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Social media is key to mobile merchandisingBy
With so many retailers using the mobile Web and applications as mini-storefronts, having a spot-on mobile merchandising strategy is becoming increasingly important to succeed and drive sales.
Mobile sites and applications need to include all the retailer’s top items via features such as “search all products,” “purchase” and “add to wish list” – but adapted for a time sensitive user. Time sensitivity is key in mobile merchandising because mobile users have less time to browse, but still want to take advantage of offers while not at a computer.
“Consider the mobile Web a time sensitive environment, and direct the same experience of the existing Web site with all the key features, but also organized and adapted for busy users with limited time,” said Nick Taylor, president of Usablenet, New York.
Usablenet now has more than 150 clients that use the mobile Web as an additional sales channel.
Consumers are accessing the Web on their mobile devices more, as a natural extension of their Web browsing.
Retailers should not see mobile as a separate world, per Mr. Taylor.
The brand and site experience should match between the wired Web and mobile Web, but the user experience should be different and consider use-case actions.
Based around use case, top areas for use while on mobile are store locators, deals, account access and search.
These are many of the same key Web features but in a more directed mode.
“Deals around key dates like Mother’s day, Thanksgiving and other big deal days should be front and center [with time-sensitivity in mind, of course],” Mr. Taylor said. “Mobile allows you to highlight deals that are also occurring in-store or online, connecting email campaigns or SMS directly back to mobile purchase.
“This time of year we are also seeing big use for gift registry, allowing people to view, add to them, check status – especially with wedding season just about to start,” he said.
According to Daniel West, CEO of Unity Mobile, Orlando, FL, mobile social media can be used to allow consumers to share product reviews or get information on products/services and should be part of a mobile merchandising strategy.
Retailer Wet Seal also recommends using social media and user-generated content to present merchandise.
The company said it is a natural merging of the two most significant technologies today – social media and smartphones.
Social media provides engaging merchandising content whether it is user generated product reviews or product ensembles recommended by users.
“Mobile merchandising is in its infancy but combining social, in context and entertaining elements to present merchandise will capitalize on the key elements of the mobile user experience,” said Jon Kubo, chief information officer of Wet Seal, Burbank, CA.
Mobile Web sites let consumers search for product information, do price comparisons and shop for locations which carry the product/service at the time that they are ready to make the purchase.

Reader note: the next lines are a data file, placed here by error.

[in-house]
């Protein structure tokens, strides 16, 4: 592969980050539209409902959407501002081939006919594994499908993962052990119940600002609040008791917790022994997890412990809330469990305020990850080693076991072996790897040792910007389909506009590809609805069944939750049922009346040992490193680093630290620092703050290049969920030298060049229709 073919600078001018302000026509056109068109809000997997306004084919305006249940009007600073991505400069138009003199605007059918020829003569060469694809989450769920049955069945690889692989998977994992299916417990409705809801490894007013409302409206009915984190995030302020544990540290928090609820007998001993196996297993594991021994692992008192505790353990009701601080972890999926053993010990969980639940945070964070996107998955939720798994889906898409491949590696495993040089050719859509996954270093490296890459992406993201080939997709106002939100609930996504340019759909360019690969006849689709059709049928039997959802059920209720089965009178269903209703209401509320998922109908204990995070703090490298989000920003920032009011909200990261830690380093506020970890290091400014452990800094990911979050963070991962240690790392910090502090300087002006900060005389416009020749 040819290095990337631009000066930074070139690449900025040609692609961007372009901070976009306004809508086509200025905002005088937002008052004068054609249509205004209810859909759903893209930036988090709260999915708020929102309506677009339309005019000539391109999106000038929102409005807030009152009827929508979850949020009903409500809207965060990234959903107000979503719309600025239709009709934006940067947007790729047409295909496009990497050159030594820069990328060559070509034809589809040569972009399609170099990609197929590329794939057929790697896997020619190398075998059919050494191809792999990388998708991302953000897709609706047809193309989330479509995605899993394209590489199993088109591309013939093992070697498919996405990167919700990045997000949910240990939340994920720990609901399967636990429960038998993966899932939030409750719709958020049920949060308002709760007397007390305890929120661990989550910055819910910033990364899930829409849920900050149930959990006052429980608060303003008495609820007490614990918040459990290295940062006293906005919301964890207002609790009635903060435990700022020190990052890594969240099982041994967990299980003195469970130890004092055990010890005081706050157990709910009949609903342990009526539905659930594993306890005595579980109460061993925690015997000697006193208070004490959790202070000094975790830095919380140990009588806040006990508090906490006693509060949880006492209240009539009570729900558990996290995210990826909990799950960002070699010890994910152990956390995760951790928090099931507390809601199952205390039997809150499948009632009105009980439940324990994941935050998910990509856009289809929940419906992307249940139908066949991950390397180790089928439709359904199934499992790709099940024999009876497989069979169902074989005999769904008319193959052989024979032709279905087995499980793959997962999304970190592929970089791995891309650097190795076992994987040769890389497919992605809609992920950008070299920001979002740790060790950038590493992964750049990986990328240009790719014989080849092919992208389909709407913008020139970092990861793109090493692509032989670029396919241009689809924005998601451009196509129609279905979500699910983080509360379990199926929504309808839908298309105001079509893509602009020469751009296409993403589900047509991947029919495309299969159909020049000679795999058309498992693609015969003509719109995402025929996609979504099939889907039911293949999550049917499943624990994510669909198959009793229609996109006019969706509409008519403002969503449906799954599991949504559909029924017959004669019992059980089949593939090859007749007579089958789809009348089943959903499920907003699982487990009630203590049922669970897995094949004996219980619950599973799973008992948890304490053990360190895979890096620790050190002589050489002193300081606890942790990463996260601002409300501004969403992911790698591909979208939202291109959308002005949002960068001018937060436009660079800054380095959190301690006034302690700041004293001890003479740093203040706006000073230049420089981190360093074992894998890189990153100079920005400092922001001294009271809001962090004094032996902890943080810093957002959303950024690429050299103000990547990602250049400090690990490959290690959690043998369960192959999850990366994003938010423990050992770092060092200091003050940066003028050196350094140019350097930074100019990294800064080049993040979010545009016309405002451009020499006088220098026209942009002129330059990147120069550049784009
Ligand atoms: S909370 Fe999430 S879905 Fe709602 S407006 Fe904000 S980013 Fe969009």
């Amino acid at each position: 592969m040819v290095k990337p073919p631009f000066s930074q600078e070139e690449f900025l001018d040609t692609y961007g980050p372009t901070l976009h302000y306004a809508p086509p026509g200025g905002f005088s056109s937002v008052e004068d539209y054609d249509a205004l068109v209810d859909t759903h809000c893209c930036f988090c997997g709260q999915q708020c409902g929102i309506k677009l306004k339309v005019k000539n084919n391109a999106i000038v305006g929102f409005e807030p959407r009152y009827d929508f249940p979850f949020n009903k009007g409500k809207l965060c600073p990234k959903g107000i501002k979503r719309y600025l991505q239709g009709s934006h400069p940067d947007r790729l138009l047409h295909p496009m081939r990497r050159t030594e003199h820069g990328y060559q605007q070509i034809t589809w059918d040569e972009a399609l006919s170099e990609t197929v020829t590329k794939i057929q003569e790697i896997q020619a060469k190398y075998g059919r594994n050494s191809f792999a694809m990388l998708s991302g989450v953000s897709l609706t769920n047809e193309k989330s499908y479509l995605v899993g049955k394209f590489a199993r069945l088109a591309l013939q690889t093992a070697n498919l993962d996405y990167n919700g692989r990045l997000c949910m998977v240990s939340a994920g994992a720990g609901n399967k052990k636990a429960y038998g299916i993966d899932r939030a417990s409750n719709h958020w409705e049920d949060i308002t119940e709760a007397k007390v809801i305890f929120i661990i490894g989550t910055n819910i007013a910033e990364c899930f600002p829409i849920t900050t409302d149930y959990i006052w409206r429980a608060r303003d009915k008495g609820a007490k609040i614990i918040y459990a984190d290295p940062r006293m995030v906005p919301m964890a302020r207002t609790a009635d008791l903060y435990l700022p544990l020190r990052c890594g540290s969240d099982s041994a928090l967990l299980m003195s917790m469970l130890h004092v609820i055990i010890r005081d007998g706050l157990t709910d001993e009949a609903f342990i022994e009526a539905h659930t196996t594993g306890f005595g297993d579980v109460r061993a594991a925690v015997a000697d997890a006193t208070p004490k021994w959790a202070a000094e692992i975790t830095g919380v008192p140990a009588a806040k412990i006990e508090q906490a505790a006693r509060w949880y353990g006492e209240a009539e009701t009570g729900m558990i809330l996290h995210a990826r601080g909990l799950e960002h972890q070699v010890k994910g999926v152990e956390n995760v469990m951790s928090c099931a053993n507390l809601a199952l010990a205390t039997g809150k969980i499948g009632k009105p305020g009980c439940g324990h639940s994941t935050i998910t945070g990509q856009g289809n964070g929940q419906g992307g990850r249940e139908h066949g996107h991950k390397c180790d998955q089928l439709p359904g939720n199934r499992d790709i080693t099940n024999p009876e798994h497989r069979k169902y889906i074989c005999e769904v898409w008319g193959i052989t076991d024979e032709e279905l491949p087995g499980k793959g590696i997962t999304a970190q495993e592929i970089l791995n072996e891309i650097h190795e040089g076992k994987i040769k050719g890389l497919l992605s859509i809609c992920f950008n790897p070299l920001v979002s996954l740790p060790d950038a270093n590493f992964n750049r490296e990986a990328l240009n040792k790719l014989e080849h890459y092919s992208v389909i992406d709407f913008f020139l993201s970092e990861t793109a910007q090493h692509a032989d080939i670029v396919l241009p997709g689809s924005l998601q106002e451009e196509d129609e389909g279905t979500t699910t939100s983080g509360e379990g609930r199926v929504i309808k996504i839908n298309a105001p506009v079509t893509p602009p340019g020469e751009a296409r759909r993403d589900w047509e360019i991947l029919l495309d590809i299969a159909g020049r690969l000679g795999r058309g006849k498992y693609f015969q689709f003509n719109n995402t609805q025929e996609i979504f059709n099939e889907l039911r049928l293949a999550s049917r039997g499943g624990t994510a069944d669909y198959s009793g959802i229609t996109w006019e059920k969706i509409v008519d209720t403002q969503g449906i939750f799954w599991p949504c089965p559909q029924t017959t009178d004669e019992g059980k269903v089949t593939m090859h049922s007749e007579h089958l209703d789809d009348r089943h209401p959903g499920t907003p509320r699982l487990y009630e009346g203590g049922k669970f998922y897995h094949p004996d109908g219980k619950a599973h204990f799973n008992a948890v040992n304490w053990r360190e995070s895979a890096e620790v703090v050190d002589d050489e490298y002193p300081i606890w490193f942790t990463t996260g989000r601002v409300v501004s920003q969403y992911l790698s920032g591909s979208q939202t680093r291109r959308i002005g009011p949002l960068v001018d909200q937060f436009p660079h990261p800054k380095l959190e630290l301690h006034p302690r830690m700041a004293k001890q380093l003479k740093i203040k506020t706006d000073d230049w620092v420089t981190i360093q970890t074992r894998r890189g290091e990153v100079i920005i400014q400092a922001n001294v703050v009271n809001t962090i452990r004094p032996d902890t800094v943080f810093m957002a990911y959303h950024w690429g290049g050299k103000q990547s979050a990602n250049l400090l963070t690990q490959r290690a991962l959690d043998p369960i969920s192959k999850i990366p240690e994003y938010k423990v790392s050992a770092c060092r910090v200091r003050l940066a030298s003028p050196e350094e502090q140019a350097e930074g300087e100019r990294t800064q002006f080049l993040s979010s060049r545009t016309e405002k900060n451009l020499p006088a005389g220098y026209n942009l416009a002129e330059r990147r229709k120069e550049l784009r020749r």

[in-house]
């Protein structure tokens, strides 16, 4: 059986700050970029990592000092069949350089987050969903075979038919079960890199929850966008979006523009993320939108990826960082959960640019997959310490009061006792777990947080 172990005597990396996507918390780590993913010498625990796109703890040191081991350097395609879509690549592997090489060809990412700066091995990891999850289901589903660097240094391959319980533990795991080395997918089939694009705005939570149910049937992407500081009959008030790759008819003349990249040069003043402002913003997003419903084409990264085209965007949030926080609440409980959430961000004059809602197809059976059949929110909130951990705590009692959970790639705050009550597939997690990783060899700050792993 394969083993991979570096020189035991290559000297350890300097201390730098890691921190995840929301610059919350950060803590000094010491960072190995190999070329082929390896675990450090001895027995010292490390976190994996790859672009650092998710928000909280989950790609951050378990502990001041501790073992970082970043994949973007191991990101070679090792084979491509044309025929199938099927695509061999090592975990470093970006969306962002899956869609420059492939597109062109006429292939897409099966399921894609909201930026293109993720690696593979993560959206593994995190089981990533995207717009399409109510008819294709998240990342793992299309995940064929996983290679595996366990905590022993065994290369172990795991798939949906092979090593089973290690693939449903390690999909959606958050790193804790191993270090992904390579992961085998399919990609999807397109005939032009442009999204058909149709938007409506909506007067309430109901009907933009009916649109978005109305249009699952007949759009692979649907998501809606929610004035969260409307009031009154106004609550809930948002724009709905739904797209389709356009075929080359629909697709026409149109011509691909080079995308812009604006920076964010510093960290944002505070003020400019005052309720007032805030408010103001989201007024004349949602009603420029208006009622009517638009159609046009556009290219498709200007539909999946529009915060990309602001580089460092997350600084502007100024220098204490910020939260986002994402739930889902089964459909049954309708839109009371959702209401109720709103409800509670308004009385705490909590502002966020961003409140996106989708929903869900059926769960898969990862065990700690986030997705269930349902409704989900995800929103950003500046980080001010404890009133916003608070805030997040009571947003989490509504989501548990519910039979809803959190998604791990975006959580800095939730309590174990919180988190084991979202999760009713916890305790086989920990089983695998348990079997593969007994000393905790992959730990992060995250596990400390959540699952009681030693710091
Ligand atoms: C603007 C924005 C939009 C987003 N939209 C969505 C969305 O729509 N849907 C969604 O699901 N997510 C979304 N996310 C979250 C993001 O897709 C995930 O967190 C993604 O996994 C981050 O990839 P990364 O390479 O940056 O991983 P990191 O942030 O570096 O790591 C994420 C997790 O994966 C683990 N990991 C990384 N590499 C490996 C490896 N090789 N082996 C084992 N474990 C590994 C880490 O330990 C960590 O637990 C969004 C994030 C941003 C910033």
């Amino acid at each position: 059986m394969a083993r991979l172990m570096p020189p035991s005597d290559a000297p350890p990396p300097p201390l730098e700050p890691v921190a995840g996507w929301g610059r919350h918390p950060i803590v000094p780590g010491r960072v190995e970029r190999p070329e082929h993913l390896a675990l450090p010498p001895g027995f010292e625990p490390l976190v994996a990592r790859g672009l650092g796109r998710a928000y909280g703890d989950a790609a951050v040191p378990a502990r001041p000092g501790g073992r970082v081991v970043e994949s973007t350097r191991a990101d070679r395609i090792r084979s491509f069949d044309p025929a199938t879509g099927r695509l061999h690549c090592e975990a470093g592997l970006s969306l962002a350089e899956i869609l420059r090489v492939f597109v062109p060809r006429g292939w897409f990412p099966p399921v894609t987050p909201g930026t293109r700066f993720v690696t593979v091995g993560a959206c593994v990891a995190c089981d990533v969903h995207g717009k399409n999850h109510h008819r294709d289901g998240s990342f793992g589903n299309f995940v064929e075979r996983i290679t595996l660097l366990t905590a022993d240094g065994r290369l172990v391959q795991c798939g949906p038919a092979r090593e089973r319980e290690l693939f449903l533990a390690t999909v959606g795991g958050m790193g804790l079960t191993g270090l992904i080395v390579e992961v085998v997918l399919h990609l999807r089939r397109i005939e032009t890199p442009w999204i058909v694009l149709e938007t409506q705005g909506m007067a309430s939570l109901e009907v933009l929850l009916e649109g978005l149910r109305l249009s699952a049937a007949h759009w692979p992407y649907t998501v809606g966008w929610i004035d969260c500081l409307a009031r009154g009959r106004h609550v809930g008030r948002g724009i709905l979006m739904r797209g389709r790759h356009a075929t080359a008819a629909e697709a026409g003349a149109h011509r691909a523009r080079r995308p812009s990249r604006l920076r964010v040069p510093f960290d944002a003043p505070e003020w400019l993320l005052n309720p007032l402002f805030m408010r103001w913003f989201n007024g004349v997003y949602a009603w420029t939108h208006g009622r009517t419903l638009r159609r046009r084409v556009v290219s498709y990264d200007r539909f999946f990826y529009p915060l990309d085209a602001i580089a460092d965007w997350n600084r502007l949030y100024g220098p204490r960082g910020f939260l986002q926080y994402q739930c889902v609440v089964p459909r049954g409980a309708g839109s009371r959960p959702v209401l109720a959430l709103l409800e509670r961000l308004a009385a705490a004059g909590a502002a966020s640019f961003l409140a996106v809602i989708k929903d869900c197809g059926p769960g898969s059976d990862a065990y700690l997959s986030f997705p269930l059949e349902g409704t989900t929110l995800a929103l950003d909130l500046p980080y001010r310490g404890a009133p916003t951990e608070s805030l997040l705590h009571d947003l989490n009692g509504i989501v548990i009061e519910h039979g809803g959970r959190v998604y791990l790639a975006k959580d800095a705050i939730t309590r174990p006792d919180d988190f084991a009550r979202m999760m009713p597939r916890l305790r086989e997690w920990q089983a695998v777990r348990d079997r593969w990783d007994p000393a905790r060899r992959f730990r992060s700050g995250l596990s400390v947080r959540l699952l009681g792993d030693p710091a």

Providing the consumer the opportunity to purchase while on the go is also a best practice.
On shelf, leveraging mobile bar codes will provide even greater access to product and/or inventory information when the consumer is in store – all with a single click.
Location-based services which are activated on consumer opt-in while in-store provide a means to pass mobile coupons and time sensitive deal information to the consumer.
“With the peak holiday buying season in late November, December, a lot of brands are working to maximize their mobile strategies to encourage consumer participation,” Mr. West said. “However, the mobile channel should be leveraged year round in a company’s marketing strategy.”
How should retailers decide what goes on their mobile home page?
The mobile Web site should not simply repurpose a retailer’s wired Web site. It should be made specifically for mobile.
Most important is understanding customers and their goals when accessing a retail mobile site.
Consider: How long would they generally have? What are their behaviors?
There is no simple answer that can apply to all retailers because a site should be based upon the unique attributes of a specific brand’s customer base.
Keep it simple. Keep the merchandise relevant to the consumer on the go and keep the time of year, time of day, season and customer in mind when deciding on a merchandising strategy.
Ensure content is kept up to date. Offering consumers deals on Mother’s Day items after the fact is not going to work.
For mobile Web, ensure ease of navigation and a reduction of the number of strokes required to access information. Ensure the site or application is easy to read and easy to navigate.
Also, be open to continual refinement based on consumer feedback and your own learnings.
“The mobile experience must be more engaging because mobile interactions are shorter and the user interface is limited by comparison to personal computers,” Mr. Kubo said.
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